Studies about vitamin D and colon cancer:
Conclusion: In a four-year population-based, double-blind, randomized placebo-controlled trial involving 1179 postmenopausal Nebraska women, women receiving a daily dose of 1500mg/day of supplemental calcium and 1100 IU/day of Vitamin D had a 77% lower risk for all types of cancer compared to the placebo group.
Conclusion: 304 female participants from the Nurses Health Study who were diagnosed with colorectal cancer between 1991 and 2002 were observed until 2005 or until they died. Those with higher vitamin D levels around the time of diagnoses had higher survival rates.
Conclusion: People with vitamin D levels above 33 ng/ml have a 50% lower risk of developing colorectal cancer than people with levels below 12 ng/ml.
Estimation of Optimal Serum Concentrations of 25-Hydroxyvitamin D For Multiple Health Outcomes (2006)
Conclusion: People with lower vitamin D levels have a higher risk of developing colorectal cancer
Conclusion: Sun exposure and vitamin D prevent colon, breast, prostate, and ovarian cancer.
Conclusion: This epidemiological study found that between 1959 and 1961, the American states that received the most average daily solar radiation (southern latitude states) had the lowest mortality rates for colon cancer and the northern latitude states had significantly higher colon cancer mortality rates.
Conclusion: A meta-analysis of 18 scientific studies on the relationship between vitamin D supplementation, serum vitamin D levels, and colon cancer survival found that those who consume at least 1,000 IU of vitamin D daily or have adequate vitamin D levels have a 50% lower risk for developing colon cancer.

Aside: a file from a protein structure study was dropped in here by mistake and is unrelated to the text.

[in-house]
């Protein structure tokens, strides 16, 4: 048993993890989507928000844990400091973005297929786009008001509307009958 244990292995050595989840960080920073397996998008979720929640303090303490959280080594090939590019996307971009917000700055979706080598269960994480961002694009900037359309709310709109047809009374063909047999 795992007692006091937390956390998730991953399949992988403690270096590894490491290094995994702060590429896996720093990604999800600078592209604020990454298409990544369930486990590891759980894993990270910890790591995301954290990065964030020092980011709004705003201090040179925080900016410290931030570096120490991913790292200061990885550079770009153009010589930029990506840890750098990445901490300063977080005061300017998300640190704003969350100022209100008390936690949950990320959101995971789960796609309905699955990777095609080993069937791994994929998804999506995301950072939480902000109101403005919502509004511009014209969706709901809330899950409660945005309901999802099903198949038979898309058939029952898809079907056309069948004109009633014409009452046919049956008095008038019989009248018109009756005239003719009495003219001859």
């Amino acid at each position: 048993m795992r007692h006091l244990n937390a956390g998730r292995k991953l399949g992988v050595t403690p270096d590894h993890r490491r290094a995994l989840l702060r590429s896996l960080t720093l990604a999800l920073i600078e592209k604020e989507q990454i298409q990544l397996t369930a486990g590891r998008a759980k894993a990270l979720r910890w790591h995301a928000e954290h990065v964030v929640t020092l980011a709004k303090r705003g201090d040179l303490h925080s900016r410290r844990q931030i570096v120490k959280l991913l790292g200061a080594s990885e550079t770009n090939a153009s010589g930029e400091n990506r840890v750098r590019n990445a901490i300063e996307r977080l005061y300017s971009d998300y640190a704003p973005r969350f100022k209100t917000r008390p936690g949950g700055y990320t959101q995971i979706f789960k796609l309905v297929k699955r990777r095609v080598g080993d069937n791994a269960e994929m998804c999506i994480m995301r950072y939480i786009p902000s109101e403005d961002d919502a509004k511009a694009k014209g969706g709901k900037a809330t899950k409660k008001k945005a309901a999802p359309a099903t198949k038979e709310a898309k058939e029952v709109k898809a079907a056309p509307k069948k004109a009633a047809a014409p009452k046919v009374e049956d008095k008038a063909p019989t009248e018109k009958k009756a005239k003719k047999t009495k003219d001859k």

1alpha,25-Dihydroxyvitamin D3 Regulates the Expression of Id1 and Id2 Genes and the Angiogenic Phenotype of Human Colon Carcinoma Cells (2005)
Conclusion: “1alpha,25-Dihydroxyvitamin D3 (1alpha,25(OH)2D3) [vitamin D] has antitumor activity in addition to its classical action on calcium metabolism and bone tissue biology.”
Conclusion: Colon cancer cells were injected into vitamin D-deficient mice and vitamin D-sufficient mice. 20 days later, all mice had tumors, but the tumors of the mice with higher vitamin D levels were 40% smaller than the deficient mice. “We conclude that vitamin D deficiency enhances the growth of colon cancer in mice.”
Conclusion: Older women with lower vitamin D levels have a higher colorectal cancer risk
Phytoestrogens and Vitamin D Metabolism: A New Concept for the Prevention and Therapy of Colorectal, Prostate, and Mammary Carcinomas. (2004)
Conclusion: Optimization of vitamin D levels is important for tumor prevention
Sunlight and Mortality From Breast, Ovarian, Colon, Prostate, and Non-Melanoma Skin Cancer: A Composite Death Certificate Based Case-Control Study (2002)
Conclusion: Sun exposure lowers your risk of developing breast, ovarian, prostate, and colon cancer
An Estimate of Premature Cancer Mortality in the U.S. Due to Inadequate Doses of Solar Ultraviolet-B Radiation (2002)
Conclusion: Lack of midday sun exposure increases one’s risk for developing and dying from breast, colon, ovarian, prostate, bladder, esophageal, kidney, lung, pancreatic, rectal, stomach, and uterine cancer.
Conclusion: Regions of America that have higher rates of rickets/osteomalacia have also been found to have higher rates of colon cancer. Rickets is a well-documented severe symptom of vitamin D-deficiency.
Conclusion: Optimizing your vitamin D levels drastically reduces your risk of developing colon cancer